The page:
The most challenging section, is St Dogmaels to Newport, covering about 15.5 miles of steep hills, uneven paths, which can become slippery when wet. Plus there’s a lack of easy to access facilities along this path so make sure you are properly prepared. If you’re new to hiking, I recommend skipping this section but despite its difficulty in places, the coastal path is definitely worth hiking.
If you only have time to hike part of the Pembrokeshire Coast Path, I highly recommend hiking the St David’s Head to Nolton Haven path, which takes 1 day to complete. This will give you a good taste of what Pembrokeshire has to offer, covering historical sites such as St Non’s Nunnery (the birthplace of St David), rugged terrain with spectacular views of the sea, and some beautiful beaches.
5. Soca trail, Slovenia
Leo - Safari Nomad
Length: 25 km / 16mi
Time of hike (breaks included): 8 hours
The Soča hiking trail, a beautiful part of Alpe Adria trail in Triglav National Park, runs along Soča river from its spring towards the town of Bovec.
The walk, which measures 25 km in length, is a medium difficulty trail to follow and suitable for children and elderly people as long as they are in a good physical condition (it can be tiring). The trail is marked with information boards set up at several information points along the trail.
This hiking trail not only boasts many beautiful views, but it offers also many sights, such as the Mlinarica gorge, Alpinum Juliana Botanical garden, Trenta lodge, small Soča gorge, gorge at Kršovec and suspension footbridges along the way. Triglav National Park is truly one of the best places to hike in Europe.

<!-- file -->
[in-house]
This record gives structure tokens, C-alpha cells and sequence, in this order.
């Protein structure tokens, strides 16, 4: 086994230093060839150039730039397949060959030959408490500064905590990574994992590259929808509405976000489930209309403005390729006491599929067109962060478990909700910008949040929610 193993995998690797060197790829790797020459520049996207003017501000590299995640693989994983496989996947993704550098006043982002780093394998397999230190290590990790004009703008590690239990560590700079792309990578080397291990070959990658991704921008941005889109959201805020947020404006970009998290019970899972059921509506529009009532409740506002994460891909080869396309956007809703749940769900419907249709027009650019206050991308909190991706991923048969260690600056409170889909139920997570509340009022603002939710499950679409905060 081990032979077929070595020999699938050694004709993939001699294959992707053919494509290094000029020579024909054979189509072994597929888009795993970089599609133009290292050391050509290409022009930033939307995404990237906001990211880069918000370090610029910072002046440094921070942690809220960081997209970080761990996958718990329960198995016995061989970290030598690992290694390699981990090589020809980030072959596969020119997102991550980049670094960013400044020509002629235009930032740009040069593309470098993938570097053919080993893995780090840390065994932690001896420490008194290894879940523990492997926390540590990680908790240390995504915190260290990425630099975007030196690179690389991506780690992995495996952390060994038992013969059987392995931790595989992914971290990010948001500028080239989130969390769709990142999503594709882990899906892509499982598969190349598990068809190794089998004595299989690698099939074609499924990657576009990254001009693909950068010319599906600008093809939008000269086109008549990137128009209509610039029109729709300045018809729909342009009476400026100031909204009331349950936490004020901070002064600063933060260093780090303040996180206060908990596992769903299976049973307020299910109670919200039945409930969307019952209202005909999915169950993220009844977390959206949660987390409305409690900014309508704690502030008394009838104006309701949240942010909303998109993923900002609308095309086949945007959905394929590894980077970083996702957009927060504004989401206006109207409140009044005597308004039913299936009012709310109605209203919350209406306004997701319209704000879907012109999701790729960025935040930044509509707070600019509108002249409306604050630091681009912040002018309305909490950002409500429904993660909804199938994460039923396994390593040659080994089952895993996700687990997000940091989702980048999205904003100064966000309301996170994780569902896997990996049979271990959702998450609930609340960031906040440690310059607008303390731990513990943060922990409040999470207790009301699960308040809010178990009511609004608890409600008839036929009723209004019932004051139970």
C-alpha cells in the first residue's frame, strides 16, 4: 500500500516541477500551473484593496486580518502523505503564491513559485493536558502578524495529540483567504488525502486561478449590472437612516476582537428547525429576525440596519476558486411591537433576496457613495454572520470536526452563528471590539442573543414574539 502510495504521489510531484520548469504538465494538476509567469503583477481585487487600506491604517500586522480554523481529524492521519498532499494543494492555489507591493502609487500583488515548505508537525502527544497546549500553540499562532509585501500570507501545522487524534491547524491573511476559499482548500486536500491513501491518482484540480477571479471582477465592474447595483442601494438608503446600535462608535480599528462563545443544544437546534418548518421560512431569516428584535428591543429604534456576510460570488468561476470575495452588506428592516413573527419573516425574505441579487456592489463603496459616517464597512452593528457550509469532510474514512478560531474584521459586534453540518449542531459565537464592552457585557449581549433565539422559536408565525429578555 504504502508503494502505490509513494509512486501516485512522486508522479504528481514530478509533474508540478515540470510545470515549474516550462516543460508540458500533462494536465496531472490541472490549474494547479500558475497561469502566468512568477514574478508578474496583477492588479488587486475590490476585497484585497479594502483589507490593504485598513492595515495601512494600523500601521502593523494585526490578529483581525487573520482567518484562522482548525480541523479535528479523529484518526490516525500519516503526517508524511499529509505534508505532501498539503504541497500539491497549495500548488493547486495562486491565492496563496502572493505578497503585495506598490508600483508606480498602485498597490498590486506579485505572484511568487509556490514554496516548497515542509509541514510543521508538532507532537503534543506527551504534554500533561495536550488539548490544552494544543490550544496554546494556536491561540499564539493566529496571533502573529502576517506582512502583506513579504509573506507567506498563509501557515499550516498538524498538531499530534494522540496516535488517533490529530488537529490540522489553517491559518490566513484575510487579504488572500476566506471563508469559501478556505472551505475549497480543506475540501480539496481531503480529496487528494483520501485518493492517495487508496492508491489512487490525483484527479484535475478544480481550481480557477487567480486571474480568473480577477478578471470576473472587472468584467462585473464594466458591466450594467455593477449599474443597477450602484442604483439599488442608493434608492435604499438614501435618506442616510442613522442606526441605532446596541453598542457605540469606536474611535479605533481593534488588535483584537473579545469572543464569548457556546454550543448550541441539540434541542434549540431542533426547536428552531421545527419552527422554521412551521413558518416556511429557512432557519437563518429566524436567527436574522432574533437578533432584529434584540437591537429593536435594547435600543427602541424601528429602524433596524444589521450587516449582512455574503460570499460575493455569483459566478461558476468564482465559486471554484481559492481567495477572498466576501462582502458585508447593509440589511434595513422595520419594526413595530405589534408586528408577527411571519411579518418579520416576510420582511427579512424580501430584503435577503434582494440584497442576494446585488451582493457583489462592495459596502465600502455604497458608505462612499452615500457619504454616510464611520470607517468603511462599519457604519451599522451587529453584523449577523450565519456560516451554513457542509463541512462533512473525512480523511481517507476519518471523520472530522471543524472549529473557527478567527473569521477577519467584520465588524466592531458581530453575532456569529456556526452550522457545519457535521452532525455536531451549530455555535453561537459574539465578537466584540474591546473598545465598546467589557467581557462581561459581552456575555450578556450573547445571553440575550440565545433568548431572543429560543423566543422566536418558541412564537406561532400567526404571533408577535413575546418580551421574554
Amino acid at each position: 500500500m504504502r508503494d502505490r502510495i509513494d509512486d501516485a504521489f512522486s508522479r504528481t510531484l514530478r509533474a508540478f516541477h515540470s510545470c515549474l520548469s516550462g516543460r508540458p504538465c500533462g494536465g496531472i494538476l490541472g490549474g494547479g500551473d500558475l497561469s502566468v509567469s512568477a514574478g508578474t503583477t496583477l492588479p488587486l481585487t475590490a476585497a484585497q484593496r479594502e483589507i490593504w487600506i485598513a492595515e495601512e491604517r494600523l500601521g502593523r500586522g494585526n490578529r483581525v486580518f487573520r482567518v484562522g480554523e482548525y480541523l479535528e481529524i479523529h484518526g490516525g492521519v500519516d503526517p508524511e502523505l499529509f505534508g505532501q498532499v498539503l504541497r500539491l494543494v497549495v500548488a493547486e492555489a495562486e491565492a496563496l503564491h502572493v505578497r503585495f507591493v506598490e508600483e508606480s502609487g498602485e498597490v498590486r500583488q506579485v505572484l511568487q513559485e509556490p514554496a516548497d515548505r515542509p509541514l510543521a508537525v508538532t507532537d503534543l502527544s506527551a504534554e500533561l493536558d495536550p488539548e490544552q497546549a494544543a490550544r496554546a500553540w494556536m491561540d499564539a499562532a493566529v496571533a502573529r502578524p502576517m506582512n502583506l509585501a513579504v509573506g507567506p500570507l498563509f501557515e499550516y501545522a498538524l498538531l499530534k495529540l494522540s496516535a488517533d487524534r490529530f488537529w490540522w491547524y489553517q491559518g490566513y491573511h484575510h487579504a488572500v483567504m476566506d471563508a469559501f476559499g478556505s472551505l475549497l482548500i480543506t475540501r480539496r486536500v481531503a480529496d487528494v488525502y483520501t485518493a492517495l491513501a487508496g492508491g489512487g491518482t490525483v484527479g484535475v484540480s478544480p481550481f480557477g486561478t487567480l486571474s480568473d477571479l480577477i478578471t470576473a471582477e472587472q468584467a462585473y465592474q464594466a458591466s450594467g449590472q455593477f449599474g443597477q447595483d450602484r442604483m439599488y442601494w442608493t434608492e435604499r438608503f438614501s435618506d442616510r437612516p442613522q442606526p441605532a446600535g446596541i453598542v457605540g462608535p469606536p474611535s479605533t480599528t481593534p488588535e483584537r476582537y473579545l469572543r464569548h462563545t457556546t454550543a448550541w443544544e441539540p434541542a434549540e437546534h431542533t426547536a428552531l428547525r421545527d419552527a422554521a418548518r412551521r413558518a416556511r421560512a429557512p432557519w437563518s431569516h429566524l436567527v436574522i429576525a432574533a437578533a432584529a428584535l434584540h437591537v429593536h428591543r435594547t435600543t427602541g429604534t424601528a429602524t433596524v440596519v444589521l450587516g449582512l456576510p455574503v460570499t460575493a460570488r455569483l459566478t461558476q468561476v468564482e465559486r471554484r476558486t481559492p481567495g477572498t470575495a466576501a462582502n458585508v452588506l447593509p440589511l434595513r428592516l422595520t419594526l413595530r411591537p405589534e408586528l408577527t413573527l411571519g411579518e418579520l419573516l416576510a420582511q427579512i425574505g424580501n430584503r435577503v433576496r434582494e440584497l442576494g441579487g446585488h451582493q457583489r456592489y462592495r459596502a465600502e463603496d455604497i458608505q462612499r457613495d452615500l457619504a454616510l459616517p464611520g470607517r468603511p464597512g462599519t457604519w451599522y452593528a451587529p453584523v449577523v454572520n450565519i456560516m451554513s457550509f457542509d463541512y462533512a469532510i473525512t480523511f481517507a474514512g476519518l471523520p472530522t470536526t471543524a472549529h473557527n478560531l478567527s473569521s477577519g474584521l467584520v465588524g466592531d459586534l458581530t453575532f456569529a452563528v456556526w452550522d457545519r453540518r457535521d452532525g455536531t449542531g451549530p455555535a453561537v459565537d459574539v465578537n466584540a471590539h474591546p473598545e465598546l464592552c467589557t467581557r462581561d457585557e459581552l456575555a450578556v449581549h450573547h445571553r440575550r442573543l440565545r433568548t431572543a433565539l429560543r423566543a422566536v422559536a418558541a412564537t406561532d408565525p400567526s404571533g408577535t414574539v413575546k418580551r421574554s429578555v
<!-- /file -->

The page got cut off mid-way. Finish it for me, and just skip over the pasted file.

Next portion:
Estimated time of the walk is 7-8 hours but if you take time to look the sights along the trail, it might take you longer. If you are not ready to walk so many hours, don’t stress out. The length and direction of the road can be tailored to your available time and capability.
To reach the trail, turn off the Trenta-Vršič road and drive until you get to the car parking in front of the Triglav National Park Information Centre. You can also take a bus (in summer months only) but in this case, you will need to walk about 30 minutes till the source of Soča river.
The best time to hike Soča trail is summertime. Use comfortable hiking shoes, protection against wind and rain, a bottle of water and something to eat.
If you want to explore other natural wonders in Slovenia you can also visit nearby Vintgar Gorge.
6. Path of the Gods, Italy
Erin - Never Ending Voyage
Length: 6.5km / 4mi
Time of hike (breaks included): 2 hours
Path of the Gods (or Sentiero degli Dei in Italian) is a stunning hike on the Amalfi Coast in Italy. I consider it one of the most beautiful easy hiking trails in Europe.
The trail is carved into the cliffs high above the sea and there are gorgeous sea views along the way. You’ll also get excellent views of limestone mountains and beautiful coastal towns like Positano. You’ll walk past meadows of wildflowers and long grasses, ancient abandoned stone houses, and vineyards on terraces carved into the hillside. Donkeys are still used to transport grapes along the narrow paths.
The main section of the hike is 6.5 km (4 miles) between the small villages of Bomerano and Nocelle. It took us under two hours, and we enjoyed it so much that we turned around and walked back rather than continue down to Positano (as most people do) and take the bus back from there.
The trail is a mix of ups and downs and isn’t too difficult if you are reasonably fit. It is rocky and uneven so good shoes are important (hiking sandals were fine for us).
You can also connect to the trail from the coastal towns of Praiano (below Bomerano) or Positano (below Nocelle), but you’ll have to walk up (or down) over 1500 steps and it makes the hike much more strenuous.
We chose to stay in the quiet village of San Lazzaro instead. It’s a 15-minute bus ride (or 40-minute walk) from the start of the trail in Bomerano and is far cheaper than staying on the coast. Bomerano village is another convenient place to stay for the hike.